20 November 2022

Weekly Briefing: Welcome to Wait Britain


If we’re being generous, Jeremy Hunt made the best of a very bad hand with this week’s Autumn Statement.

To quote Tom Clougherty’s piece on Thursday, the overall package was ‘sensible and measured’, without the excessive tightening some had feared. And if you’re going to raise taxes, doing so by freezing thresholds is a slightly less painful way of doing it than raising rates directly (though it is also the fiscal version of Boiling Frog Britain).

The basic political rationale, set out here, is that a painful Budget paves the way for brighter times closer to the 2024 election. Maybe, but even if we assume growth does pick up, there’s a more insidious problem that a healthier economy alone won’t fix – too many things take too damn long.

Whether it’s catching a train, getting a GP appointment, renewing a passport, finding your kid a nursery place or buying a home, doing ordinary stuff takes longer – not than it should in an ideal world, but than it used to here in the UK. And God help you if you’ve got a query about your tax return…

Nicole Sykes’ piece earlier this week set out the scale of the problem in stark terms: 7.1 million people on NHS England waiting lists, 110,000 cases waiting in the family courts and 100,000 families in temporary accommodation. For the poor, this often means charities taking up the slack, but they too face the same financial pressures as the rest of us. For the better off – but not necessarily wealthy – it increasingly means paying to go private.

It’s not just the waits faced by individuals, but the saintly patience required to get anything big done in this country. Look how far behind schedule most major infrastructure projects are. Wince at the length of time it takes to get a housing development built, provided you can get it past your council’s planning authority, of course.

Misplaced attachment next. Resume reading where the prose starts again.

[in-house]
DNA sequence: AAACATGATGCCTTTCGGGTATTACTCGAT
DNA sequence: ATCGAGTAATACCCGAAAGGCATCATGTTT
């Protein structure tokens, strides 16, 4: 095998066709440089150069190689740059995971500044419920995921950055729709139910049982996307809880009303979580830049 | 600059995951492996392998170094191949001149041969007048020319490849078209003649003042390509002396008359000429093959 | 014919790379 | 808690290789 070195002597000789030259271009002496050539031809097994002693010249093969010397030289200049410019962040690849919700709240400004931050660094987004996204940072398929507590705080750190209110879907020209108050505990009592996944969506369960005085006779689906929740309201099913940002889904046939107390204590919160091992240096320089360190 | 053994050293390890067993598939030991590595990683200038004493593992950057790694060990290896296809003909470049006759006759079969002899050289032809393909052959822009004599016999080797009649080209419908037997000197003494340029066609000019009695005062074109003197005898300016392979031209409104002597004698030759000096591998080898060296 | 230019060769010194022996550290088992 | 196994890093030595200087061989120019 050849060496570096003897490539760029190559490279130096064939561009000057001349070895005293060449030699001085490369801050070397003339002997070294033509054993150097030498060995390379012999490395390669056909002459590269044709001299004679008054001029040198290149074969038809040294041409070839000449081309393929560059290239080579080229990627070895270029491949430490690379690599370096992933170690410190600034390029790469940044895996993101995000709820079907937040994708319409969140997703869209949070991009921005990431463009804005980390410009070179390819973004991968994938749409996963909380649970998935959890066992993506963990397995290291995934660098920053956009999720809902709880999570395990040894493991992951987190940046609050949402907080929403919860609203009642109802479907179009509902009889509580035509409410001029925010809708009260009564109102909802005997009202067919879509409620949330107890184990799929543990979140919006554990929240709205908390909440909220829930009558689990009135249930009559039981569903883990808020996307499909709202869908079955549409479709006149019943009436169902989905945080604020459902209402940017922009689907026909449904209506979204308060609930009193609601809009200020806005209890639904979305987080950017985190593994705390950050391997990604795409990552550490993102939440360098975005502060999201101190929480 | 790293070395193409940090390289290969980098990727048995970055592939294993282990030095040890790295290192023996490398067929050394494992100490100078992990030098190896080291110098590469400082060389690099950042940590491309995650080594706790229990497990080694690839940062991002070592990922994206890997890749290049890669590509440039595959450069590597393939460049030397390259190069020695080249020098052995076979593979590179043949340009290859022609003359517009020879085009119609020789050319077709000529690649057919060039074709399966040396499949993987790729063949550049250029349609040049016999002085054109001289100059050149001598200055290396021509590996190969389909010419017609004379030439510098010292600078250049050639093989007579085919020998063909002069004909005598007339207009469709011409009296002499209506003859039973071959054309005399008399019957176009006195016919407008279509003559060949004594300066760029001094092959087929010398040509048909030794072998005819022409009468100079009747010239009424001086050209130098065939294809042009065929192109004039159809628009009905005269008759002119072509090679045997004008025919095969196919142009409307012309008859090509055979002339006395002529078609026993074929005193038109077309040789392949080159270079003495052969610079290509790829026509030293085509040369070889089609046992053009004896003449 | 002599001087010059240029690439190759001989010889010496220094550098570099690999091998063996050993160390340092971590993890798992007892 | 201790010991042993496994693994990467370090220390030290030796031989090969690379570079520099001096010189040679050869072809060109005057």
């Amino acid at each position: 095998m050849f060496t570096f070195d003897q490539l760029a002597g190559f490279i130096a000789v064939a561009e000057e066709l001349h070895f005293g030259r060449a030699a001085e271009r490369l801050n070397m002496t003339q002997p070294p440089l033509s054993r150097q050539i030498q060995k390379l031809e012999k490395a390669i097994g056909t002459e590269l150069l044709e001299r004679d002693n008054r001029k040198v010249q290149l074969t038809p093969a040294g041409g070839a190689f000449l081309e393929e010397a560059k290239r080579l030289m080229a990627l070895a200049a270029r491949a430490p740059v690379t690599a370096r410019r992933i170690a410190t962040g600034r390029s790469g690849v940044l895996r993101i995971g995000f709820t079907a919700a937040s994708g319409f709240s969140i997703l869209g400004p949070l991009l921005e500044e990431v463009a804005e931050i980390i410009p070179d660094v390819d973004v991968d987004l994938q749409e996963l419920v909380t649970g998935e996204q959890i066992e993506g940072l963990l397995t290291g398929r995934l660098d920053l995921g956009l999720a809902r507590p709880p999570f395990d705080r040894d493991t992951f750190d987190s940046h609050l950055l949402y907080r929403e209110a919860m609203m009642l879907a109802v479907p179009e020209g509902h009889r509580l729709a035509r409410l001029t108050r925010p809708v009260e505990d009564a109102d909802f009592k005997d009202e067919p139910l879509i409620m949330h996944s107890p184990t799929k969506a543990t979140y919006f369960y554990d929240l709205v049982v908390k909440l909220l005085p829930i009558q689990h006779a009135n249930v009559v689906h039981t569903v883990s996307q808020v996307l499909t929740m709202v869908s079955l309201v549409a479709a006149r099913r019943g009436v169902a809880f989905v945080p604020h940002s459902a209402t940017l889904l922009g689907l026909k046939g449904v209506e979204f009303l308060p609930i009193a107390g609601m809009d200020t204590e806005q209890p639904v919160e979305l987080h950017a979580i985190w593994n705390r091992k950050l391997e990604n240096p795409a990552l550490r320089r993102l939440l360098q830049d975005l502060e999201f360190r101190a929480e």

I doubt I’m alone in finding this turgidity rather psychologically unsettling. In so many ways, technology has made our lives incredibly fast and efficient. We live in a one-click, 24-hour, 10-seconds-of-fame culture, one where huge companies can seemingly rise and fall in an instant – yet so much of our interaction with the state is characterised by thumb-twiddling frustration.

Nowhere is our queuing addiction more deleterious than in the energy sector. As Octopus Energy CEO Greg Jackson told our Margaret Thatcher Conference on Monday, Britain is ‘very rapidly’ losing its lead on renewable energy because of an ‘ossified’ system that puts energy generators in a wholly unnecessary holding pattern. Are we really going to lead a green industrial revolution when getting a wind turbine up and running takes the best part of seven years?

And don’t expect things to improve any time soon. Swathes of the public sector, from nurses to Border Forces officers to DVLA staff, have balloted for festive strike action. Absent some seismic pay offers from the government – the kind of generosity it tends to reserve for pensioners – we can expect a whole lot more gummed up services in the months to come.

How long are we going to have to put up with this endless sclerosis? I guess we’ll just have to wait and see…

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John Ashmore is Editor of CapX.